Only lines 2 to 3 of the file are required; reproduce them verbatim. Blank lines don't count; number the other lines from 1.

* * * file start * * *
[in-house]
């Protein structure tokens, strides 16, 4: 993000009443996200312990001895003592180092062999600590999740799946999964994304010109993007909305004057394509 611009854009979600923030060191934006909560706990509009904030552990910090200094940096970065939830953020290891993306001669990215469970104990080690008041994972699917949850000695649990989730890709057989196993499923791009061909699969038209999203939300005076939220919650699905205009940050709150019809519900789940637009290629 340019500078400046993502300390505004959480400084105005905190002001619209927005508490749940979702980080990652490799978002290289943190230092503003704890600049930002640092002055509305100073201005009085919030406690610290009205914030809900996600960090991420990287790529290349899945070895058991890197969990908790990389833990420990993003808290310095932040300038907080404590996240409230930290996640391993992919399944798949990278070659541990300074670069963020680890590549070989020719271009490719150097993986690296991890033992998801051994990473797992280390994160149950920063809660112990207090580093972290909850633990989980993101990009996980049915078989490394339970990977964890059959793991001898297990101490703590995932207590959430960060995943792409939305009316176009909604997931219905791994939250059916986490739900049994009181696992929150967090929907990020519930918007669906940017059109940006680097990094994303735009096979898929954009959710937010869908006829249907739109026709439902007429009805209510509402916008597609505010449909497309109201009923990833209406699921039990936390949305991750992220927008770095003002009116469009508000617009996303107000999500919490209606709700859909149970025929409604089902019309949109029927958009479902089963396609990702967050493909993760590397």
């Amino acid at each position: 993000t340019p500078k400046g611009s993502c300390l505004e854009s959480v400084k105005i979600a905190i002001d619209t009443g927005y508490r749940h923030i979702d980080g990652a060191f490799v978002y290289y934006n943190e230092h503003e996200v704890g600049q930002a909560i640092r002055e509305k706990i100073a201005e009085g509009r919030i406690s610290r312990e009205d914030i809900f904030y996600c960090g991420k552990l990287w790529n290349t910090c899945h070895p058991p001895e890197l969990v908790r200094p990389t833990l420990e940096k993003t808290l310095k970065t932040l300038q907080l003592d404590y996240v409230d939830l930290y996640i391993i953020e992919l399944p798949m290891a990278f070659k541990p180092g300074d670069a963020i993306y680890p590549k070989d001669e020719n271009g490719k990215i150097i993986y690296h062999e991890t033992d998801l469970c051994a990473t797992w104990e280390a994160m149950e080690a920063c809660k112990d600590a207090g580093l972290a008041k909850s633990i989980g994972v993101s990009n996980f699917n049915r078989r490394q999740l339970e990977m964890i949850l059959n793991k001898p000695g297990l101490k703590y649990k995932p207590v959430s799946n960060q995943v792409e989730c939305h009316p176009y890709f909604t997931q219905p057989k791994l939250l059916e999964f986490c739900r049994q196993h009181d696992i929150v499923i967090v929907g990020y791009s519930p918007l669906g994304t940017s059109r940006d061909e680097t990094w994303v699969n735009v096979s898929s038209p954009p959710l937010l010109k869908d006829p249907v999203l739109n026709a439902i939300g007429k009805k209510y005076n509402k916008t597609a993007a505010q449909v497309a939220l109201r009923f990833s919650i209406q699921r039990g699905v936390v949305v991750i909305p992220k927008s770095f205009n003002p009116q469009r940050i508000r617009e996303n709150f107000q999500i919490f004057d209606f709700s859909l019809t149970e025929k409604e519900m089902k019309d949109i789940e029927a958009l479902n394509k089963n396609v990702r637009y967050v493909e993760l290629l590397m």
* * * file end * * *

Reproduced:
């Protein structure tokens, strides 16, 4: 993000009443996200312990001895003592180092062999600590999740799946999964994304010109993007909305004057394509 611009854009979600923030060191934006909560706990509009904030552990910090200094940096970065939830953020290891993306001669990215469970104990080690008041994972699917949850000695649990989730890709057989196993499923791009061909699969038209999203939300005076939220919650699905205009940050709150019809519900789940637009290629 340019500078400046993502300390505004959480400084105005905190002001619209927005508490749940979702980080990652490799978002290289943190230092503003704890600049930002640092002055509305100073201005009085919030406690610290009205914030809900996600960090991420990287790529290349899945070895058991890197969990908790990389833990420990993003808290310095932040300038907080404590996240409230930290996640391993992919399944798949990278070659541990300074670069963020680890590549070989020719271009490719150097993986690296991890033992998801051994990473797992280390994160149950920063809660112990207090580093972290909850633990989980993101990009996980049915078989490394339970990977964890059959793991001898297990101490703590995932207590959430960060995943792409939305009316176009909604997931219905791994939250059916986490739900049994009181696992929150967090929907990020519930918007669906940017059109940006680097990094994303735009096979898929954009959710937010869908006829249907739109026709439902007429009805209510509402916008597609505010449909497309109201009923990833209406699921039990936390949305991750992220927008770095003002009116469009508000617009996303107000999500919490209606709700859909149970025929409604089902019309949109029927958009479902089963396609990702967050493909993760590397």
């Amino acid at each position: 993000t340019p500078k400046g611009s993502c300390l505004e854009s959480v400084k105005i979600a905190i002001d619209t009443g927005y508490r749940h923030i979702d980080g990652a060191f490799v978002y290289y934006n943190e230092h503003e996200v704890g600049q930002a909560i640092r002055e509305k706990i100073a201005e009085g509009r919030i406690s610290r312990e009205d914030i809900f904030y996600c960090g991420k552990l990287w790529n290349t910090c899945h070895p058991p001895e890197l969990v908790r200094p990389t833990l420990e940096k993003t808290l310095k970065t932040l300038q907080l003592d404590y996240v409230d939830l930290y996640i391993i953020e992919l399944p798949m290891a990278f070659k541990p180092g300074d670069a963020i993306y680890p590549k070989d001669e020719n271009g490719k990215i150097i993986y690296h062999e991890t033992d998801l469970c051994a990473t797992w104990e280390a994160m149950e080690a920063c809660k112990d600590a207090g580093l972290a008041k909850s633990i989980g994972v993101s990009n996980f699917n049915r078989r490394q999740l339970e990977m964890i949850l059959n793991k001898p000695g297990l101490k703590y649990k995932p207590v959430s799946n960060q995943v792409e989730c939305h009316p176009y890709f909604t997931q219905p057989k791994l939250l059916e999964f986490c739900r049994q196993h009181d696992i929150v499923i967090v929907g990020y791009s519930p918007l669906g994304t940017s059109r940006d061909e680097t990094w994303v699969n735009v096979s898929s038209p954009p959710l937010l010109k869908d006829p249907v999203l739109n026709a439902i939300g007429k009805k209510y005076n509402k916008t597609a993007a505010q449909v497309a939220l109201r009923f990833s919650i209406q699921r039990g699905v936390v949305v991750i909305p992220k927008s770095f205009n003002p009116q469009r940050i508000r617009e996303n709150f107000q999500i919490f004057d209606f709700s859909l019809t149970e025929k409604e519900m089902k019309d949109i789940e029927a958009l479902n394509k089963n396609v990702r637009y967050v493909e993760l290629l590397m």